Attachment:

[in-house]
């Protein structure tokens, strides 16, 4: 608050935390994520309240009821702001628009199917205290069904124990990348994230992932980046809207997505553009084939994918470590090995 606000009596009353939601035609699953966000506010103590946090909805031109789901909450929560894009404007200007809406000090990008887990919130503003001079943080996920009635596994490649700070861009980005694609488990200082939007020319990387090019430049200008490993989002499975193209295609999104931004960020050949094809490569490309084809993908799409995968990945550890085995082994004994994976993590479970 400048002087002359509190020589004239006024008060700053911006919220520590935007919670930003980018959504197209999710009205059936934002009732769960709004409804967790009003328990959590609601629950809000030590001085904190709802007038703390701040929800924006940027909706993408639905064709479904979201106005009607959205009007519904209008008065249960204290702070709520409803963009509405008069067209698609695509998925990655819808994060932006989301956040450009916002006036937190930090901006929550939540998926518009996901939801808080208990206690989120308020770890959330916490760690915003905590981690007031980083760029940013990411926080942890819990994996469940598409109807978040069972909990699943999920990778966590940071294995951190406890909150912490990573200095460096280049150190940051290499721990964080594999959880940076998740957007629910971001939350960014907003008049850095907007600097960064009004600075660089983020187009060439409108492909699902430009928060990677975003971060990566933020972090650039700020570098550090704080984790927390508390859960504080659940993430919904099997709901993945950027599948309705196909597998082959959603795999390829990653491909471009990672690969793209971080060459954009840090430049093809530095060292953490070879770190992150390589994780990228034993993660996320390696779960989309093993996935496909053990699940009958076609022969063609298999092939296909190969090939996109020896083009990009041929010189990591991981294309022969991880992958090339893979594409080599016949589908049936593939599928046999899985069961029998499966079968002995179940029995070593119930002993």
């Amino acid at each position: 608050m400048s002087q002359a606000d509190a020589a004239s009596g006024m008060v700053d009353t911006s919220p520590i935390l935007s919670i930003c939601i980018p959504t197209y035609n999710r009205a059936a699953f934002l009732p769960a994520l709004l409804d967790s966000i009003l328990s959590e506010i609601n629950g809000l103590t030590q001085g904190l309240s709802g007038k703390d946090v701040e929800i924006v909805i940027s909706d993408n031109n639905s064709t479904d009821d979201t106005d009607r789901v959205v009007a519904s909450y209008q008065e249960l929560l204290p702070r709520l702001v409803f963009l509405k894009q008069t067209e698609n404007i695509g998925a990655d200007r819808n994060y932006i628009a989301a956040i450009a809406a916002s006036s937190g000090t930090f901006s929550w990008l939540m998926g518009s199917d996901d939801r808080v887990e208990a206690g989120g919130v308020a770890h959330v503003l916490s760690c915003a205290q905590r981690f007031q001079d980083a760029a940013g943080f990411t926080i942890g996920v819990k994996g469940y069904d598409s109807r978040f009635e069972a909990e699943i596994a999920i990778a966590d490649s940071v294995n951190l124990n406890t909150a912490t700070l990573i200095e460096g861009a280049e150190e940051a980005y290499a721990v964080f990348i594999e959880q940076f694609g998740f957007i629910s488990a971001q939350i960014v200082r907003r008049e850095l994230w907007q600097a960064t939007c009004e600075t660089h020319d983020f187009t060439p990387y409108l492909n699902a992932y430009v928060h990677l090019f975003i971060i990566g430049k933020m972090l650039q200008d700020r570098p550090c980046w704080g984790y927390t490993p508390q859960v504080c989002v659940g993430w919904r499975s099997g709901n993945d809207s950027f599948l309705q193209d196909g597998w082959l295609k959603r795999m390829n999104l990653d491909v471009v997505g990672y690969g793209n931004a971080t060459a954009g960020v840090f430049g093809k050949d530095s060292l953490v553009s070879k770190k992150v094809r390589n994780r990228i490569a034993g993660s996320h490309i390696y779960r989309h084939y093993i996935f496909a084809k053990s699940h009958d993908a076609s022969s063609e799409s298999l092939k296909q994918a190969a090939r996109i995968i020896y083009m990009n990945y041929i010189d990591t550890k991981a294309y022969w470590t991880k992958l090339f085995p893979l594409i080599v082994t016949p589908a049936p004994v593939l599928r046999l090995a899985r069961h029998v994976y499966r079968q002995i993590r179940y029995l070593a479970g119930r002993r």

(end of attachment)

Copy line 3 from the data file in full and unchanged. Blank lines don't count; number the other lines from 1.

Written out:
């Amino acid at each position: 608050m400048s002087q002359a606000d509190a020589a004239s009596g006024m008060v700053d009353t911006s919220p520590i935390l935007s919670i930003c939601i980018p959504t197209y035609n999710r009205a059936a699953f934002l009732p769960a994520l709004l409804d967790s966000i009003l328990s959590e506010i609601n629950g809000l103590t030590q001085g904190l309240s709802g007038k703390d946090v701040e929800i924006v909805i940027s909706d993408n031109n639905s064709t479904d009821d979201t106005d009607r789901v959205v009007a519904s909450y209008q008065e249960l929560l204290p702070r709520l702001v409803f963009l509405k894009q008069t067209e698609n404007i695509g998925a990655d200007r819808n994060y932006i628009a989301a956040i450009a809406a916002s006036s937190g000090t930090f901006s929550w990008l939540m998926g518009s199917d996901d939801r808080v887990e208990a206690g989120g919130v308020a770890h959330v503003l916490s760690c915003a205290q905590r981690f007031q001079d980083a760029a940013g943080f990411t926080i942890g996920v819990k994996g469940y069904d598409s109807r978040f009635e069972a909990e699943i596994a999920i990778a966590d490649s940071v294995n951190l124990n406890t909150a912490t700070l990573i200095e460096g861009a280049e150190e940051a980005y290499a721990v964080f990348i594999e959880q940076f694609g998740f957007i629910s488990a971001q939350i960014v200082r907003r008049e850095l994230w907007q600097a960064t939007c009004e600075t660089h020319d983020f187009t060439p990387y409108l492909n699902a992932y430009v928060h990677l090019f975003i971060i990566g430049k933020m972090l650039q200008d700020r570098p550090c980046w704080g984790y927390t490993p508390q859960v504080c989002v659940g993430w919904r499975s099997g709901n993945d809207s950027f599948l309705q193209d196909g597998w082959l295609k959603r795999m390829n999104l990653d491909v471009v997505g990672y690969g793209n931004a971080t060459a954009g960020v840090f430049g093809k050949d530095s060292l953490v553009s070879k770190k992150v094809r390589n994780r990228i490569a034993g993660s996320h490309i390696y779960r989309h084939y093993i996935f496909a084809k053990s699940h009958d993908a076609s022969s063609e799409s298999l092939k296909q994918a190969a090939r996109i995968i020896y083009m990009n990945y041929i010189d990591t550890k991981a294309y022969w470590t991880k992958l090339f085995p893979l594409i080599v082994t016949p589908a049936p004994v593939l599928r046999l090995a899985r069961h029998v994976y499966r079968q002995i993590r179940y029995l070593a479970g119930r002993r």